As a major public asset, RBS should be used to help achieve wider objectives. Improving how the banking sector serves small businesses should be the top priority, and it is good to see the government start to move in this direction. But to make the most of RBS, they should be going much further.

The public stake in RBS gives us a unique opportunity to create new banking institutions that will genuinely put the interests of the UK’s small businesses first. The New Economics Foundation has proposed turning RBS into a network of local banks with a public interest mandate to serve their local area, lend to small businesses and provide universal access to banking services. If the government is serious about rebalancing the economy and meeting the needs of those who feel left behind, this is the path they should take with RBS.

Small and medium sized enterprises are the lifeblood of the UK economy, and they depend on banking services to fund investment and provide a safe place to store money. For centuries a healthy relationship between businesses and banks has been a cornerstone of UK prosperity.

However, in recent decades this relationship has broken down. Small businesses have repeatedly fallen victim to exploitative practice by the big banks, including the the mis-selling of loans and instances of deliberate asset stripping. Affected business owners have not only lost their livelihoods due to the stress of their treatment at the hands of these banks, but have also experienced family break-ups and deteriorating physical and mental health. Others have been made homeless or bankrupt.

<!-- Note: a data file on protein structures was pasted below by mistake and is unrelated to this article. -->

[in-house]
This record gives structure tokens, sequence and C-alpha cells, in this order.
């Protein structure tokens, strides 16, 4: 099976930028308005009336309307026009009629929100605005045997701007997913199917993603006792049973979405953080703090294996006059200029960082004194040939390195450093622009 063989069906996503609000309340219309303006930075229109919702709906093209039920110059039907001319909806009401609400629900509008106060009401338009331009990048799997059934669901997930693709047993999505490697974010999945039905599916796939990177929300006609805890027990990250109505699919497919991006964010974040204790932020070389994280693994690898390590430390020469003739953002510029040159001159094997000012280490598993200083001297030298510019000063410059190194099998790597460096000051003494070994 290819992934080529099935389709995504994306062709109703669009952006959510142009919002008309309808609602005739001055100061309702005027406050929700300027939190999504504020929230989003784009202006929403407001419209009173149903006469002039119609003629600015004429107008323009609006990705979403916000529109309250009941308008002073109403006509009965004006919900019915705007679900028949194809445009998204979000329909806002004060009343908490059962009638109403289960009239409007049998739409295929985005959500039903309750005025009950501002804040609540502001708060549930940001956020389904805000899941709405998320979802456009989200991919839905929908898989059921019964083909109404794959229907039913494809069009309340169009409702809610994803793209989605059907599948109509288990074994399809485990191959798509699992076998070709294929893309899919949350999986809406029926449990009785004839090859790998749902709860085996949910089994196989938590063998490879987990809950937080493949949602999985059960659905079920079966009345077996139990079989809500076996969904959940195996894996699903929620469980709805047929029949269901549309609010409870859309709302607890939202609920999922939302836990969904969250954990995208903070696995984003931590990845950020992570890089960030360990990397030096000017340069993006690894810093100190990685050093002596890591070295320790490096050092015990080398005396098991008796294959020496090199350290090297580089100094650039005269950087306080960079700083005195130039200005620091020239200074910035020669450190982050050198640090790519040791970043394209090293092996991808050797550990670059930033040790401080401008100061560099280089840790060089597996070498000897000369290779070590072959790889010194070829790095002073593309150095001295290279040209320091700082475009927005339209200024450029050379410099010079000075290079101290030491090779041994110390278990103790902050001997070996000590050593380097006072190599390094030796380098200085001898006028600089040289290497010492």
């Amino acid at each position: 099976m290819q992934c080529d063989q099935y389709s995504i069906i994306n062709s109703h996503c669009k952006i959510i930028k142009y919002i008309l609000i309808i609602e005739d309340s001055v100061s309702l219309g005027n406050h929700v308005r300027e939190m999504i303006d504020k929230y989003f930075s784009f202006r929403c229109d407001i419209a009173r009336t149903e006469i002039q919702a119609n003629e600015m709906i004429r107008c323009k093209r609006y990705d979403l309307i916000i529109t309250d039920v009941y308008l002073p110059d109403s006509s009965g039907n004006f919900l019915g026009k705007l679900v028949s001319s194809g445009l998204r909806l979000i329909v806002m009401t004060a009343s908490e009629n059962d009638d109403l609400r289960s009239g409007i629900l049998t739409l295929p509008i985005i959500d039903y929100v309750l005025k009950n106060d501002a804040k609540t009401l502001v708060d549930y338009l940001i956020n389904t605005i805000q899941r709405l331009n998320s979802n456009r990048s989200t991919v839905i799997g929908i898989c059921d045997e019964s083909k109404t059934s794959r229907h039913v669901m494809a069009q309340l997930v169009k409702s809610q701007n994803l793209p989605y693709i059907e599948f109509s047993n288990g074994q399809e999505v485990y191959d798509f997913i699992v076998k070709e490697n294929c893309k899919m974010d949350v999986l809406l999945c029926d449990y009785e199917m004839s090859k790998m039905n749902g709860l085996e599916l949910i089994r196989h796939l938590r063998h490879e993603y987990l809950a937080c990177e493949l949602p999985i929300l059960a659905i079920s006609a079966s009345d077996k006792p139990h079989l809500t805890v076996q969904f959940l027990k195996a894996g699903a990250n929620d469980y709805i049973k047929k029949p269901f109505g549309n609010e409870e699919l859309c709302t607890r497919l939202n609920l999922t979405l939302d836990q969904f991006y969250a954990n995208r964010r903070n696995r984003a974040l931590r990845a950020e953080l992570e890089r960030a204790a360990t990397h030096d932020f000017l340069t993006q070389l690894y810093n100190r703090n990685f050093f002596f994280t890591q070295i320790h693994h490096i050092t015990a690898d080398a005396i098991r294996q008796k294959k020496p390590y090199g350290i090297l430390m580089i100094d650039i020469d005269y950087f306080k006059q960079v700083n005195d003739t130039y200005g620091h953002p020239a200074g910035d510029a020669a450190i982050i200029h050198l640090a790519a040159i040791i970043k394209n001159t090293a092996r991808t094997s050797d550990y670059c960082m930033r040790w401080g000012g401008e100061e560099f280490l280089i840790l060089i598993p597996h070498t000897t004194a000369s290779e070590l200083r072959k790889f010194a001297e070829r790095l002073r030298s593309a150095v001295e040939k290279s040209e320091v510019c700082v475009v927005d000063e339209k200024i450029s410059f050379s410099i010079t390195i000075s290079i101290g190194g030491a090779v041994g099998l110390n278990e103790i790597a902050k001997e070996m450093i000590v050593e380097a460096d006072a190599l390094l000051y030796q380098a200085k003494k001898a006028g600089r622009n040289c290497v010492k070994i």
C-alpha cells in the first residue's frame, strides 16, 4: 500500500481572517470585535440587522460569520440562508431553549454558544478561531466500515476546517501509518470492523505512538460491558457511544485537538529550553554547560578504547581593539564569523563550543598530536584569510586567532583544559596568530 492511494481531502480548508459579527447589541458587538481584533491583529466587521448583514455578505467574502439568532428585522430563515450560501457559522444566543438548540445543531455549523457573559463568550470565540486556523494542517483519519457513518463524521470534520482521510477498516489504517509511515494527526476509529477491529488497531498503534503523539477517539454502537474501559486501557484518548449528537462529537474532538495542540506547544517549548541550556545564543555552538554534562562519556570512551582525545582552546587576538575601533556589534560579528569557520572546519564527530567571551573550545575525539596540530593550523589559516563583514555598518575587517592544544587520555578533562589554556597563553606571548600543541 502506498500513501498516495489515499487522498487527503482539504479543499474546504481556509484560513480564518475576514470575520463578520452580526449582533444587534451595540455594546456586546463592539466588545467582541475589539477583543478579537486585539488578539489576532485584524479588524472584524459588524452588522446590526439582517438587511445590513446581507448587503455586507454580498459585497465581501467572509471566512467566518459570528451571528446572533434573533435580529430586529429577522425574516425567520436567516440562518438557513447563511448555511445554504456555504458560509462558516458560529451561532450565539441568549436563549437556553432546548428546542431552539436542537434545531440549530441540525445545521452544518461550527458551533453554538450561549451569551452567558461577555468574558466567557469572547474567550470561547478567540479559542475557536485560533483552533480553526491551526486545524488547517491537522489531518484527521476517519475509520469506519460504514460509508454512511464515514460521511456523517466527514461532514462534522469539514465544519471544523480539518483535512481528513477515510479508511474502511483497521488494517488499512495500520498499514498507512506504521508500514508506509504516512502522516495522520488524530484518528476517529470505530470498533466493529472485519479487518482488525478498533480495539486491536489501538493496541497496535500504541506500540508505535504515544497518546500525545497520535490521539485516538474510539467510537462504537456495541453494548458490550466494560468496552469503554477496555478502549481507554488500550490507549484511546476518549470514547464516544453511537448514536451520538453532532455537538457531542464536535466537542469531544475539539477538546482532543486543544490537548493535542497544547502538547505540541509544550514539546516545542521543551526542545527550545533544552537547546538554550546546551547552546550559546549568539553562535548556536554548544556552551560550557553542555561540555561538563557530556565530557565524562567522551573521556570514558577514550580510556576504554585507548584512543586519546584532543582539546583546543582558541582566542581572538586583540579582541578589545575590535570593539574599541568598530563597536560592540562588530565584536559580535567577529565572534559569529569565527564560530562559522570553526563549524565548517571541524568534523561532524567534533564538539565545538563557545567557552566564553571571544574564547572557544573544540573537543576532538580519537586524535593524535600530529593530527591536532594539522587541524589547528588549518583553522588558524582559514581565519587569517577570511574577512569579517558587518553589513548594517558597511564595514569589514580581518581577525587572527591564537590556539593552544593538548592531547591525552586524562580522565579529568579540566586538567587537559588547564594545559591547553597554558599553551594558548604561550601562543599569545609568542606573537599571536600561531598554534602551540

Meanwhile, many businesses struggle to get access to the finance they need to grow and expand. Small firms have always had trouble accessing finance, but in recent decades this problem has intensified as the UK banking sector has come to be dominated by a handful of large, universal, shareholder-owned banks.

Without a focus on specific geographical areas or social objectives, these banks choose to lend to the most profitable activities, and lending to local businesses tends to be less profitable than other activities such as mortgage lending and lending to other financial institutions.

The result is that since the mid-1980s the share of lending going to non-financial businesses has been falling rapidly. Today, lending to small and medium sized businesses accounts for just 4 per cent of bank lending.

Of the relatively small amount of business lending that does occur in the UK, most is heavily concentrated in London and surrounding areas. The UK’s homogenous and highly concentrated banking sector is therefore hampering economic development, starving communities of investment and making regional imbalances worse.

The government’s plans to encourage business customers to switch away from RBS to another bank will not do much to solve this problem. With the market dominated by a small number of large shareholder-owned banks who all behave in similar ways (and who have been hit by repeated scandals), businesses do not have any real choice.

If the government were to go further and turn RBS into a network of local banks, it would be a vital first step in regenerating disenfranchised communities, rebalancing the UK’s economy and staving off any economic downturn that may be on the horizon. Evidence shows that geographically limited stakeholder banks direct a much greater proportion of their capital towards lending in the real economy. By only investing in their local area, these banks help create and retain wealth regionally rather than making existing geographic imbalances worce.

Big, deep challenges require big, deep solutions. It’s time for the government to make banking work for small businesses once again.

Laurie Macfarlane is an economist at the New Economics Foundation